The Power of Language: Communication, Memory, and Greek Jews during the Holocaust Public Deposited

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  • March 20, 2019
  • Buller, Robin
    • Affiliation: College of Arts and Sciences, Department of History
  • Reflecting on his experience in Auschwitz, Primo Levi wrote, “Survival [in a concentration camp] depended on an inmate’s capacity to readily carry out commands.” Familiarity with the language of those in charge was critical and, typically, that language was German. The multilingual Greek Jews of Salonika, whose non-Germanic linguistic background isolated them from the majority of the prisoner population, serve as an excellent case study through which to we can understand the relationship between language and survival during the Holocaust. This study concentrates on two Salonikan Jewish sources: the oral testimony of Eli Benyacar and the written memoir of Léon Perahia. Through close analysis of these two rich accounts, this study demonstrates the centrality of language to everyday concentration camp interactions, collective identity, and prisoner resistance. It introduces the concept of “linguistic power” as a framework for understanding hierarchies and explores the role of language in memory.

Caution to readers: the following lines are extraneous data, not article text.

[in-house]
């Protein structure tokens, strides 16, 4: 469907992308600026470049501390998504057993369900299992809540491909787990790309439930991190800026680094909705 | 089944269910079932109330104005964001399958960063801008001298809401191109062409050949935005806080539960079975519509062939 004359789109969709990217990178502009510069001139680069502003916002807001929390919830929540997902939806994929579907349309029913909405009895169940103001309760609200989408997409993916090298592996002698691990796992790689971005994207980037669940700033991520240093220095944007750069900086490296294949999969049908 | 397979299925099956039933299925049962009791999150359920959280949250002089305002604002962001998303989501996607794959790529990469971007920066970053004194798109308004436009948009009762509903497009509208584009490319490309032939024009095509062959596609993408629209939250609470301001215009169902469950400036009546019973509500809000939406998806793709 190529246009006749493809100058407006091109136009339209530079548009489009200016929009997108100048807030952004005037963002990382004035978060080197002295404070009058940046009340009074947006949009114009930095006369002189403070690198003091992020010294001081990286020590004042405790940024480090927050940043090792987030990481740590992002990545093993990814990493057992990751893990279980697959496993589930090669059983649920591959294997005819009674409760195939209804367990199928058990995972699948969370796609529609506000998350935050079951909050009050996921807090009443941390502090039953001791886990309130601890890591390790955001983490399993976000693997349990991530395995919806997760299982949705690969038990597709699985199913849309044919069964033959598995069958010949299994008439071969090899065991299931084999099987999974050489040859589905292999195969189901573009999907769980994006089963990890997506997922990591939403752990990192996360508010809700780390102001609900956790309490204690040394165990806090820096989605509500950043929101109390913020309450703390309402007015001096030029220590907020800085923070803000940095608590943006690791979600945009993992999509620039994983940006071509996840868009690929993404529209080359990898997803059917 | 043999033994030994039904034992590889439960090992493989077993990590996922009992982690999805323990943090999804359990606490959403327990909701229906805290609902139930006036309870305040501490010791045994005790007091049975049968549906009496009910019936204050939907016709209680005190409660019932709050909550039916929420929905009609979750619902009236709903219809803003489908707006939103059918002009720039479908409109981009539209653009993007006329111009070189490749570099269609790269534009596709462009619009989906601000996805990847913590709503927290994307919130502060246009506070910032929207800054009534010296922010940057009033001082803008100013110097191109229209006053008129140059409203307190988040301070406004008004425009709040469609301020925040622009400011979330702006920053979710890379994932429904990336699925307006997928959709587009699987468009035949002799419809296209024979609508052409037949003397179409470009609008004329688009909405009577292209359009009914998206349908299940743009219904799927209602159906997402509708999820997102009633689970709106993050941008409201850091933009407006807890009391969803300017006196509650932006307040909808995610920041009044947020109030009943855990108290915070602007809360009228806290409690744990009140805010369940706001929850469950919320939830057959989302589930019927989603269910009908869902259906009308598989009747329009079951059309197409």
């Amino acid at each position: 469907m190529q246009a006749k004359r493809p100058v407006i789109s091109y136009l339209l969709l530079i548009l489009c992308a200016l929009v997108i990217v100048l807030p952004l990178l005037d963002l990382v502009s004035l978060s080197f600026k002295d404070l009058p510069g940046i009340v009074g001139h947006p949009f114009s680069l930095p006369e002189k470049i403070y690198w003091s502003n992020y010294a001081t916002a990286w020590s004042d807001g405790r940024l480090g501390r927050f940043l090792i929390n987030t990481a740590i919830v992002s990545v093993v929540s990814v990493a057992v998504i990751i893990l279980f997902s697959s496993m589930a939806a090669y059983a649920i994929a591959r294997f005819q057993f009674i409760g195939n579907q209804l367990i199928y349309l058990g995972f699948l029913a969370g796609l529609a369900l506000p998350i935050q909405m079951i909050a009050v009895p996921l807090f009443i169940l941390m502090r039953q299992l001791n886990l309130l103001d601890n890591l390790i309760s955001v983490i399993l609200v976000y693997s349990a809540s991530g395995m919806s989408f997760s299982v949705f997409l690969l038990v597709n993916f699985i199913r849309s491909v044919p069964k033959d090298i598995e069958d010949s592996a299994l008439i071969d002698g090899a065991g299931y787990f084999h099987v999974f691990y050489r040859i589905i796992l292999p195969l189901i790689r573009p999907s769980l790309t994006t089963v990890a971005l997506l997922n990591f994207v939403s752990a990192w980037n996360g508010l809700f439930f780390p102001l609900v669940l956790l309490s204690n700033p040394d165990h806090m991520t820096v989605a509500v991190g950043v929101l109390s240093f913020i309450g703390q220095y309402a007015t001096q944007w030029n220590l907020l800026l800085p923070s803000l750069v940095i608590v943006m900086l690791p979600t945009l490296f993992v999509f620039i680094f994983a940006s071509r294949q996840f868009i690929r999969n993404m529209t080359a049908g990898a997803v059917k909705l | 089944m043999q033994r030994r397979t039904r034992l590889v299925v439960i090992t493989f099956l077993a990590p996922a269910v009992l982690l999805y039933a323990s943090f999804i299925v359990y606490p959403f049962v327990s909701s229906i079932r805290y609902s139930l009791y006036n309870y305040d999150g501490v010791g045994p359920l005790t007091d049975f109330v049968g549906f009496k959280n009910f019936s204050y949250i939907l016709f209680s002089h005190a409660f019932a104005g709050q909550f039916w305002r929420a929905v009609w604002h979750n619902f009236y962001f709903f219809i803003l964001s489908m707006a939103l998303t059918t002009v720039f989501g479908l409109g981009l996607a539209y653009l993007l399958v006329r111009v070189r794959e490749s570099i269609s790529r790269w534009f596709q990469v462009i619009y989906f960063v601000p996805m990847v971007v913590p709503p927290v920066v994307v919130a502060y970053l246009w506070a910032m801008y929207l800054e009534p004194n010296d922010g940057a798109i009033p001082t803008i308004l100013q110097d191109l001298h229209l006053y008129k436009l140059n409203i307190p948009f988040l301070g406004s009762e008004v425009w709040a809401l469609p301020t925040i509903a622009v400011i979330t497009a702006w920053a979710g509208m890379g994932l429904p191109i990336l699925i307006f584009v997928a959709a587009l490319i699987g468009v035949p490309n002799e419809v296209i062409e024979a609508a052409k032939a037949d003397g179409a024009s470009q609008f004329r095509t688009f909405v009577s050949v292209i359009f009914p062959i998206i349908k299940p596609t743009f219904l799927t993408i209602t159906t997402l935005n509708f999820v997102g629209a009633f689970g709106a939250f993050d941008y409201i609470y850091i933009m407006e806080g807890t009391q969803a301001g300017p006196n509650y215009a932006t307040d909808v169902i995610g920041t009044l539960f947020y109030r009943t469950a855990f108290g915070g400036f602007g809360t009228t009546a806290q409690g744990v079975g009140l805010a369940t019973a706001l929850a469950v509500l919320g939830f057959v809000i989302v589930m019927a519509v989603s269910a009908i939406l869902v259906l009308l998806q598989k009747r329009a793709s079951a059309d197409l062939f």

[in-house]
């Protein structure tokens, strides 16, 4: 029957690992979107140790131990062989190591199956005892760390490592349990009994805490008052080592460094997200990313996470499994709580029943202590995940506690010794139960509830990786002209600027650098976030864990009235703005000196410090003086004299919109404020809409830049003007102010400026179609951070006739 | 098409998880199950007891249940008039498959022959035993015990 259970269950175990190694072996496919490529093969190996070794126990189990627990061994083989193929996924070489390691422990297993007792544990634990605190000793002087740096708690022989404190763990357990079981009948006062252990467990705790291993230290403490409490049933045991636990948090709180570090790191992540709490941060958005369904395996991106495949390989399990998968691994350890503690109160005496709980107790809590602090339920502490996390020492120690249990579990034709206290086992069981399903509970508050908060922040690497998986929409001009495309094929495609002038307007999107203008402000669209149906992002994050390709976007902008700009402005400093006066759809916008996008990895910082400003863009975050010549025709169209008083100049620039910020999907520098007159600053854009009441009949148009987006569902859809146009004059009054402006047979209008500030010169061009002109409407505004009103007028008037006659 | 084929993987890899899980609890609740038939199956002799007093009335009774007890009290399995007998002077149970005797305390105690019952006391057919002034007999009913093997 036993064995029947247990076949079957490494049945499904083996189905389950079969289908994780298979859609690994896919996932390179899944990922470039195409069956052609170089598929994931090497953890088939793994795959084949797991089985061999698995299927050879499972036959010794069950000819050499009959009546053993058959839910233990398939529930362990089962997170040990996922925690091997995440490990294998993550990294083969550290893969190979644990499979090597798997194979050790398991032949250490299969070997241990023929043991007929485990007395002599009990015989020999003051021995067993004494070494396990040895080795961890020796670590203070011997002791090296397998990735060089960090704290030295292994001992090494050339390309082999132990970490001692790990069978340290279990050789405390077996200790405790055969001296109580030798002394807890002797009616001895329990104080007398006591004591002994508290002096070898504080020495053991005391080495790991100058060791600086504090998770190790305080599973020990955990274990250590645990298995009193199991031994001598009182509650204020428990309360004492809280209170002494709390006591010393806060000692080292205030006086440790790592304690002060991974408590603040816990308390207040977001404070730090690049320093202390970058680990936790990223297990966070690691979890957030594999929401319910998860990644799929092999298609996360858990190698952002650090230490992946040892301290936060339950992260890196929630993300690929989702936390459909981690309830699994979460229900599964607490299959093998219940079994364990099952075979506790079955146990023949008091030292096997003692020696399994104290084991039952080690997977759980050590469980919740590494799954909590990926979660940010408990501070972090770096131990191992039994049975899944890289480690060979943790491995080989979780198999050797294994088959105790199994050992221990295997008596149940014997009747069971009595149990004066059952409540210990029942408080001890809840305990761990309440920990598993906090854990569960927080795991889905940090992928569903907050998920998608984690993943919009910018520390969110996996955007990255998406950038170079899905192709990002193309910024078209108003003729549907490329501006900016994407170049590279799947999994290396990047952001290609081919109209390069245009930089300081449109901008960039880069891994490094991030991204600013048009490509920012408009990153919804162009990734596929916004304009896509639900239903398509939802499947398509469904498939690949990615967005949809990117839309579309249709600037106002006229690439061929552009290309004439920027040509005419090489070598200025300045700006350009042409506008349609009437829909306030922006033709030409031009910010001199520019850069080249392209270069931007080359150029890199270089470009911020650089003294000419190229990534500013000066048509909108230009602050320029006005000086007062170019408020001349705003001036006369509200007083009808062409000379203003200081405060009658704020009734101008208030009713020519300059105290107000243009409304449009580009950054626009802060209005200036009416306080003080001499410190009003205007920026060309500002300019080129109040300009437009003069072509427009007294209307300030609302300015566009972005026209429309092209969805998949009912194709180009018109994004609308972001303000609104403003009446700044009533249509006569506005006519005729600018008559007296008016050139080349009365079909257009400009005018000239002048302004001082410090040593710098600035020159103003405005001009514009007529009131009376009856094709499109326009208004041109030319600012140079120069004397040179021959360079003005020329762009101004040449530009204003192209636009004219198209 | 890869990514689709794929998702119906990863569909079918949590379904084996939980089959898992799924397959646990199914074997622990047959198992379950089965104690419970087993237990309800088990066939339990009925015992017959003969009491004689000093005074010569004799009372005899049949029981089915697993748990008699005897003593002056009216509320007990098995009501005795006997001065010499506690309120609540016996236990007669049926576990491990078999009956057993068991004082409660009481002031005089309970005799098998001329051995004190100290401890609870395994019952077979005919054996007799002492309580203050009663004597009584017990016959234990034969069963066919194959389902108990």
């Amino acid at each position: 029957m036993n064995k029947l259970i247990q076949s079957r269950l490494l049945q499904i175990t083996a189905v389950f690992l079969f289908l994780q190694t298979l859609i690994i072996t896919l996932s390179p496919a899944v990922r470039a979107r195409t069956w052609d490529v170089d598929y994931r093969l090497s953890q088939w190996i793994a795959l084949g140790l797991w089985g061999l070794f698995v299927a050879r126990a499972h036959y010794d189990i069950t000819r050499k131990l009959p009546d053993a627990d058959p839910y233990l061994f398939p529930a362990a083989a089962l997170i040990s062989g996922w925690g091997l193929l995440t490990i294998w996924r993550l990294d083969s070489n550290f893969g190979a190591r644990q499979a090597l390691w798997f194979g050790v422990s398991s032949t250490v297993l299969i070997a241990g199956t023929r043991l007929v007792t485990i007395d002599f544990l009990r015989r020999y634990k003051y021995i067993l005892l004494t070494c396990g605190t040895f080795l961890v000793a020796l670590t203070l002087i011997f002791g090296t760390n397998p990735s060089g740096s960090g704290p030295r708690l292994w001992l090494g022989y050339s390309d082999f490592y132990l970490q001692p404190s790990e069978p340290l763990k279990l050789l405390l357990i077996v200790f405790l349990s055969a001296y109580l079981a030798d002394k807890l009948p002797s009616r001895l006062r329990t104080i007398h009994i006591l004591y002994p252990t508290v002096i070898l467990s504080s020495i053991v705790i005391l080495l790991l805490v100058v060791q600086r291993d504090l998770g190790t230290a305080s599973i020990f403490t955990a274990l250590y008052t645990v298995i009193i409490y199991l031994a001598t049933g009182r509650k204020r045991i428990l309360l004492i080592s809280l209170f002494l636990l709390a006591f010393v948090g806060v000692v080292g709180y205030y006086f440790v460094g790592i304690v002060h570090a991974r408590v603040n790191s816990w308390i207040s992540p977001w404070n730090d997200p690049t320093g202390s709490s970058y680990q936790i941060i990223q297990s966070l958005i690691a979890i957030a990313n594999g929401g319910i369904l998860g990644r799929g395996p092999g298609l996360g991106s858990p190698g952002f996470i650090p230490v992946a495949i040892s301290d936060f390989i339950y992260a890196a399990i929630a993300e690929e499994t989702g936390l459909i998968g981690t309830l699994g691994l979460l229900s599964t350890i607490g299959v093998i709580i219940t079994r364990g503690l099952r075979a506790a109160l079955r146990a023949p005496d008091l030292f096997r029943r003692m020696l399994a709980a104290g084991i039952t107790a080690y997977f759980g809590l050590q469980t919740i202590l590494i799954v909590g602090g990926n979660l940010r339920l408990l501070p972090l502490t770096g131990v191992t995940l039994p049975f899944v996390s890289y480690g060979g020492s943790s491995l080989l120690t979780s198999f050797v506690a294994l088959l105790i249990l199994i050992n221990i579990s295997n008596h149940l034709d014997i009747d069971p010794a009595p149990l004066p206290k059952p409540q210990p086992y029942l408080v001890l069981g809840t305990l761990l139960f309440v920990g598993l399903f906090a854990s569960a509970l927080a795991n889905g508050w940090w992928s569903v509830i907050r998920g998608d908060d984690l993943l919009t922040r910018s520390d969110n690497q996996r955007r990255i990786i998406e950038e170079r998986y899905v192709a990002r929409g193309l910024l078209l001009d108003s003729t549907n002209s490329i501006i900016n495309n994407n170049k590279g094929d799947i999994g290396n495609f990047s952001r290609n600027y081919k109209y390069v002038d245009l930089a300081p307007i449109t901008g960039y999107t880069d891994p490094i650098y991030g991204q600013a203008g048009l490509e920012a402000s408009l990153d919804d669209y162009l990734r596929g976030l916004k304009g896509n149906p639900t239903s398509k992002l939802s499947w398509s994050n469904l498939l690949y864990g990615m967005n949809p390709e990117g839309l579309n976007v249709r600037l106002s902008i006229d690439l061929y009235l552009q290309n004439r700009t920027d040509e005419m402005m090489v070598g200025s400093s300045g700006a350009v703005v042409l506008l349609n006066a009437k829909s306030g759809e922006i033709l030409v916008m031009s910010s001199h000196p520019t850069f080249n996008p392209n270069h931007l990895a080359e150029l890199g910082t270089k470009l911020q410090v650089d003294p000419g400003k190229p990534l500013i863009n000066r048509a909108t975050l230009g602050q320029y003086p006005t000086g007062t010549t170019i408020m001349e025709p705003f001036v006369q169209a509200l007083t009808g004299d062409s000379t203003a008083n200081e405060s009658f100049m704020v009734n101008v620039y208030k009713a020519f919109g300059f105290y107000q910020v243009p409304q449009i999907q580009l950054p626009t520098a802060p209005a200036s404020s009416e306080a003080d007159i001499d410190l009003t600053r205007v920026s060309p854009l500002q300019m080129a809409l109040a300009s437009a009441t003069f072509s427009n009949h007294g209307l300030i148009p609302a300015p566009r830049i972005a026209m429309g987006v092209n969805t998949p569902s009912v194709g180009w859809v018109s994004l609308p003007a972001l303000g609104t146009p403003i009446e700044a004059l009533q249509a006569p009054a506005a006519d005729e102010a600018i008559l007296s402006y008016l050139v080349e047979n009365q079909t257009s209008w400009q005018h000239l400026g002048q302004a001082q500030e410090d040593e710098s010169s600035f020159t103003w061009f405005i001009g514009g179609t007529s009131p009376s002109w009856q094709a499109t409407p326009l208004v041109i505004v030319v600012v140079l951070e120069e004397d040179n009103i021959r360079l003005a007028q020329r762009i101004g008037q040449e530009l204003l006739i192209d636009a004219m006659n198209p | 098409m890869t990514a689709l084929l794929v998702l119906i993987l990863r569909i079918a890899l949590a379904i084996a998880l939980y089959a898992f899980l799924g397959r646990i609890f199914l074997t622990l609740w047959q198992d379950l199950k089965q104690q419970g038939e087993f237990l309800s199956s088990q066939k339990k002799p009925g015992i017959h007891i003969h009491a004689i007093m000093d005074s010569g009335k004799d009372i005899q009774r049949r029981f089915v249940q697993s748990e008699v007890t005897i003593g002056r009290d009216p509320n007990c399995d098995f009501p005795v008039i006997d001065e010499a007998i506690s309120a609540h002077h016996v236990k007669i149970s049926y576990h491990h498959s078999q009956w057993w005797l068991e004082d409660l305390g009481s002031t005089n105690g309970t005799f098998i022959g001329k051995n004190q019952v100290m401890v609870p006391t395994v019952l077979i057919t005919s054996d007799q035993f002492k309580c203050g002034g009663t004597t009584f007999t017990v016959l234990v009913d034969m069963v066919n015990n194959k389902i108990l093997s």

Date of publication
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Rights statement
  • In Copyright
  • Auerbach, Karen
  • Jarausch, Konrad Hugo
  • Bryant, Chad
  • Master of Arts
Degree granting institution
  • University of North Carolina at Chapel Hill Graduate School
Graduation year
  • 2016

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